The mercury-bound BepiColombo spacecraft will observe Venus during today's pass in search of phosphine and sulfur dioxide.
The joint spacecraft BepiColombo of the Japan-European Space Agency is making a scheduled pass near Venus tonight while the cloud-shrouded planet was hugely popular in the news.
The flyby is part of a complex series of passes the spaceship must make in order to arrive in orbit around Mercury on Christmas Day, December 25, 2025. BepiColombo was launched on October 20, 2018 with an Ariane 5 rocket from the Guyana Space Center and will fly by on April 10, 2020 earlier this year.
Update: The Venus flyby last night was successful, and heads of mission in Darmstadt report that BepiColombo is on the right track. The spaceship even posed for a quick selfie with Venus in the background:
Venus, during the flyby on October 15th. ESA / BepiColombo / MTM
Tonight's closest approximation is set at 11:58 p.m. EDT / 3:58 UT at 10,800 kilometers from the surface of Venus. BepiColombo will then make a much narrower pass of 630 kilometers through Venus on August 11, 2021 next year. After that, BepiColombo will make six passes near Mercury before entering orbit in late 2025. BepiColombo will only be the second spaceship (after NASA's Mercury MESSENGER) to orbit the innermost world.
ESA Operations will live tweet the flyby this evening from 3:30 p.m. UT / 11:30 p.m. EDT.
Today's Venus Flyby … Credit: ESA
BepiColombo is actually two spaceships on one platform: the Mercury Planetary Orbiter (MPO) and the Mercury Magnetospheric Orbiter (MMO). The spaceship is named after the 20th century scientist Giuseppe ‘Bepi’ Colombo, who first proposed the use of gravity aids in planetary missions.
Observations made during the brief flyby are used to calibrate instruments and supplement measurements made by Earth observation sites and the Japanese Akatsuki spaceship, which is currently the only active mission on the station around Venus.
"Overlapping or complementary viewing geometries from the three locations BepiColombo, Akatsuki and Earth lead to complete global (day and night side) views of the atmosphere over several atmospheric levels at the same time," Johannes Benkhoff (ESA) told Universe Today. "MERTIS observations will help investigate the radiation equilibrium of Venus, the atmospheric structure, chemical processes at the cloud level and the influence of global atmospheric waves on the weather patterns of Venus."
The BepiColombo stack is preparing for launch. Photo credit: ESA / CNES / Arianespace
The flyby comes just a month after astronomers announced the detection of phosphine in the Venusian atmosphere. What is ironic is that researchers originally used Venus as a baseline measurement as an example of a sterile world when the detection was done. On earth, phosphine is reactive and is only replenished by volcanic activity and life. However, Venus would require higher levels of volcanic activity than we know to produce the amounts of phosphine observed in the study.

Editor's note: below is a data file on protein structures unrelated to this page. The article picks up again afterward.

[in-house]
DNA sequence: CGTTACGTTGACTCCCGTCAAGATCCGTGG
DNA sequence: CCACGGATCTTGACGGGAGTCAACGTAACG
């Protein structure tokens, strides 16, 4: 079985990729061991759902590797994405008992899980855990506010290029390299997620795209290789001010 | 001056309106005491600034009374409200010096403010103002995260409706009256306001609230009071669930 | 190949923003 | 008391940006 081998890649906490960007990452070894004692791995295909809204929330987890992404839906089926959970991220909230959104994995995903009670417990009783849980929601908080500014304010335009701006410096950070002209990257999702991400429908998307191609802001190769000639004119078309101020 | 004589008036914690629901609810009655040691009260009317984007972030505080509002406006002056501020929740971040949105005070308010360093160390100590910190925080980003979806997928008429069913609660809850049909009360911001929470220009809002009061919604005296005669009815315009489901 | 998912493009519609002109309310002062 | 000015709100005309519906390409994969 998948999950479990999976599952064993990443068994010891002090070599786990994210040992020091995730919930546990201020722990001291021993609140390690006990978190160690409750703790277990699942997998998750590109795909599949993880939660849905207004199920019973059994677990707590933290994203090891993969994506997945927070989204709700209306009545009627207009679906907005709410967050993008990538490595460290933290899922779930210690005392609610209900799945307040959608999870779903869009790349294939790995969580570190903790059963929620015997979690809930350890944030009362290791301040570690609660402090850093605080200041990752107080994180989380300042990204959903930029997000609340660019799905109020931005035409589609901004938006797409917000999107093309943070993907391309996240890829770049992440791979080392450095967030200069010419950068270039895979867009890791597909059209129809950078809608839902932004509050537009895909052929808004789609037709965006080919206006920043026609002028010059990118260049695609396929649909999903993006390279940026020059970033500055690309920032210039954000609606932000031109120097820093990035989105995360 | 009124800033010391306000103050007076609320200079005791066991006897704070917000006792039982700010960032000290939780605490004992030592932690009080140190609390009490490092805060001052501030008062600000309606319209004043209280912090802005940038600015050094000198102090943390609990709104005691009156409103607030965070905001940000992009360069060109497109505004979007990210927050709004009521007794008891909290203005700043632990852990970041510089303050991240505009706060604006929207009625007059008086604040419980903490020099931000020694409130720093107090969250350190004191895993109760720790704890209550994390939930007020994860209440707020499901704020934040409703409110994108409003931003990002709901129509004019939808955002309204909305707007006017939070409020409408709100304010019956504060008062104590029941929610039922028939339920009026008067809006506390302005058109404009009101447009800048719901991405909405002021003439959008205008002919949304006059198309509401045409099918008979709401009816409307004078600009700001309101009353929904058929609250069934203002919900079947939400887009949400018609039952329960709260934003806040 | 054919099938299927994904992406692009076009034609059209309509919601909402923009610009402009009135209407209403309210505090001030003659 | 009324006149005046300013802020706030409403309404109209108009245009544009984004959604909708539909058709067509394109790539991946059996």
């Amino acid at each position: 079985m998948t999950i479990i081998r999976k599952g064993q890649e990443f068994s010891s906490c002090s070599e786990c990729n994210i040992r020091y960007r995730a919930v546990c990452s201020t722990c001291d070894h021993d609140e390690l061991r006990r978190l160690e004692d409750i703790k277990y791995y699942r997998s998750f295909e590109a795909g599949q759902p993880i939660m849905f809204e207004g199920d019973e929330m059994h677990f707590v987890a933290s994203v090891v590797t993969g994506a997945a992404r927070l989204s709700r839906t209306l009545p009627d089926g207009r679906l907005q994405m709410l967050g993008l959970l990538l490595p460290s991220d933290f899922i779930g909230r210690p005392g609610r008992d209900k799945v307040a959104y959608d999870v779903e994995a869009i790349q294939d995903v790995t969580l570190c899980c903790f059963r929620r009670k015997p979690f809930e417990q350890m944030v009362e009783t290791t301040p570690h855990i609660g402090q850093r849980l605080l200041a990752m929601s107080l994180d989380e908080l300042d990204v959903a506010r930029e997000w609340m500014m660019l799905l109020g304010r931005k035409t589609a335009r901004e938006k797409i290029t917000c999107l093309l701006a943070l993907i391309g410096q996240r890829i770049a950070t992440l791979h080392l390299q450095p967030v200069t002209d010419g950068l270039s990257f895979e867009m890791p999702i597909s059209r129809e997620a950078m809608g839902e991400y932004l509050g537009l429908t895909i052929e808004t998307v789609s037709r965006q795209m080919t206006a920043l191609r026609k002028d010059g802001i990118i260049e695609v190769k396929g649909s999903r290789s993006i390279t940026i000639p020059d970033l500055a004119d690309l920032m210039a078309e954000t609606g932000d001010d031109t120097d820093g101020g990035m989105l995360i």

An artistic impression of volcanism on Venus. NASA / JPL-Caltech / Peter Rubin
BepiColombo has a detector for measuring the phosphine content: the mercury radiometer and the thermal infrared spectrometer (MERTIS). While MERTIS may not hit the 20 parts per billion threshold needed during today's distant pass, it could serve as a test run for Venus' narrow pass next year and offer much better prospects.
However, MERTIS can detect another chemical compound that is able to shed light on another aspect of the puzzle: sulfur dioxide, which could point to recent volcanic activity on Venus.
"With the observed phosphine levels, our chances of today's flyby are very slim." says Jörn Helbert (German Institute for Planetary Research at the Aerospace Center). “It would have to be significantly more than previously reported in order to be observed by MERTIS. During the second flyby we have a slightly better situation. "
"We will be able to measure sulfur dioxide." Helbert continued. "The contents of this gas in the atmosphere of Venus have changed considerably in the last few decades and could indicate active volcanism."
The Planetary Virtual Observatory Laboratory (PVOL) is also calling for amateur observations to support scientific observations made during today's flyby.
Modern amateurs can use ultraviolet filters to bring out current details in the Venusian cloud cover. Photo credit: Roger Hutchinson
Venus could become the target of future missions in the next decade. First and foremost could be the Rocket Labs proposed Venus mission, which includes a modified version of their small Photon spacecraft set to fly to Venus in 2023. Other proposed missions are the NASA proposed Venus Emissivity, Radio Science, InSAR, Topography and Spectroscopy (VERITAS) mission, the Deep Atmosphere Venus study of noble gases, the chemistry study (DAVINCI +) and the Bio-Inspired Ray for Extreme Environments mission and Zonal Exploration (BREEZE). Another interesting concept, ESA's Venus orbiter EnVision, could hit the market in the 2030s.
You can currently see Venus and wave to BepiColombo low in the morning sky. As a plus, Venus will be accompanied by the ultimate target Mercury of the dawn mission at the end of October. If you have binoculars (and they don't go away) then you should definitely look for Comet C / 2020 P1 NEOWISE from + 8 the East.
Looking east on the morning of October 31st. Image credit: Stellarium
Follow the BepiColombo tonight for a quick look at Venus, a planet that is sure to be the subject of scientific study for the next decade.
Lead Image Credit: An artistic impression of BepiColombo past Venus. Photo credit: ESA / ATG MediaLab